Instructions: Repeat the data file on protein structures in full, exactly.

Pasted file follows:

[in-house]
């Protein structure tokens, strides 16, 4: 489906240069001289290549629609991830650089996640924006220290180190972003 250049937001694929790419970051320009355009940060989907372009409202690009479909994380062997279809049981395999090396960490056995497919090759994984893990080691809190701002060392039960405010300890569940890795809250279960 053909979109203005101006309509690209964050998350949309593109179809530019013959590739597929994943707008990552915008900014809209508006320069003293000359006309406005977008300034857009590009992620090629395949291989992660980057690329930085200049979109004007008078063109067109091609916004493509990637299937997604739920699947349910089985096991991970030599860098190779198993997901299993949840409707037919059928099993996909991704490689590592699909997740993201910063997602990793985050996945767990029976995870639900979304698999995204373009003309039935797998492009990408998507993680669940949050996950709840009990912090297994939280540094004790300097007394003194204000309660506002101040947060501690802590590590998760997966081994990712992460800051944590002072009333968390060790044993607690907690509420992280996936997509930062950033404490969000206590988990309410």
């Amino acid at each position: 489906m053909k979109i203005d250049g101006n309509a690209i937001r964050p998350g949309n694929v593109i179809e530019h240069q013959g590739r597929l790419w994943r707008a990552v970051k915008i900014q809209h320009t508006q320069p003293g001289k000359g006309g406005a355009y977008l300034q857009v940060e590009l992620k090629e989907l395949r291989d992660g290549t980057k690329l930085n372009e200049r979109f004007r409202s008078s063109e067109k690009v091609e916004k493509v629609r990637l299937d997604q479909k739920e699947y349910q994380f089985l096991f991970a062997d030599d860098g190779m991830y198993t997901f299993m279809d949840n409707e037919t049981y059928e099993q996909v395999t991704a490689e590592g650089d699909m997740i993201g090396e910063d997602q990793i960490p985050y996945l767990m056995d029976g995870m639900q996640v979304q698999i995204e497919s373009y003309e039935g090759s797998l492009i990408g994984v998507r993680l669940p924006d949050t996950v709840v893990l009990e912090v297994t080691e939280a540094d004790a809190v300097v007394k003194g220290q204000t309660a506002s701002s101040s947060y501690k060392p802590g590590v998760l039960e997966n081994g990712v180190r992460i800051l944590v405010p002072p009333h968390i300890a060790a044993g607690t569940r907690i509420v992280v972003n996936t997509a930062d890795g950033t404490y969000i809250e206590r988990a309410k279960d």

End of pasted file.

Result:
[in-house]
């Protein structure tokens, strides 16, 4: 489906240069001289290549629609991830650089996640924006220290180190972003 250049937001694929790419970051320009355009940060989907372009409202690009479909994380062997279809049981395999090396960490056995497919090759994984893990080691809190701002060392039960405010300890569940890795809250279960 053909979109203005101006309509690209964050998350949309593109179809530019013959590739597929994943707008990552915008900014809209508006320069003293000359006309406005977008300034857009590009992620090629395949291989992660980057690329930085200049979109004007008078063109067109091609916004493509990637299937997604739920699947349910089985096991991970030599860098190779198993997901299993949840409707037919059928099993996909991704490689590592699909997740993201910063997602990793985050996945767990029976995870639900979304698999995204373009003309039935797998492009990408998507993680669940949050996950709840009990912090297994939280540094004790300097007394003194204000309660506002101040947060501690802590590590998760997966081994990712992460800051944590002072009333968390060790044993607690907690509420992280996936997509930062950033404490969000206590988990309410």
């Amino acid at each position: 489906m053909k979109i203005d250049g101006n309509a690209i937001r964050p998350g949309n694929v593109i179809e530019h240069q013959g590739r597929l790419w994943r707008a990552v970051k915008i900014q809209h320009t508006q320069p003293g001289k000359g006309g406005a355009y977008l300034q857009v940060e590009l992620k090629e989907l395949r291989d992660g290549t980057k690329l930085n372009e200049r979109f004007r409202s008078s063109e067109k690009v091609e916004k493509v629609r990637l299937d997604q479909k739920e699947y349910q994380f089985l096991f991970a062997d030599d860098g190779m991830y198993t997901f299993m279809d949840n409707e037919t049981y059928e099993q996909v395999t991704a490689e590592g650089d699909m997740i993201g090396e910063d997602q990793i960490p985050y996945l767990m056995d029976g995870m639900q996640v979304q698999i995204e497919s373009y003309e039935g090759s797998l492009i990408g994984v998507r993680l669940p924006d949050t996950v709840v893990l009990e912090v297994t080691e939280a540094d004790a809190v300097v007394k003194g220290q204000t309660a506002s701002s101040s947060y501690k060392p802590g590590v998760l039960e997966n081994g990712v180190r992460i800051l944590v405010p002072p009333h968390i300890a060790a044993g607690t569940r907690i509420v992280v972003n996936t997509a930062d890795g950033t404490y969000i809250e206590r988990a309410k279960d």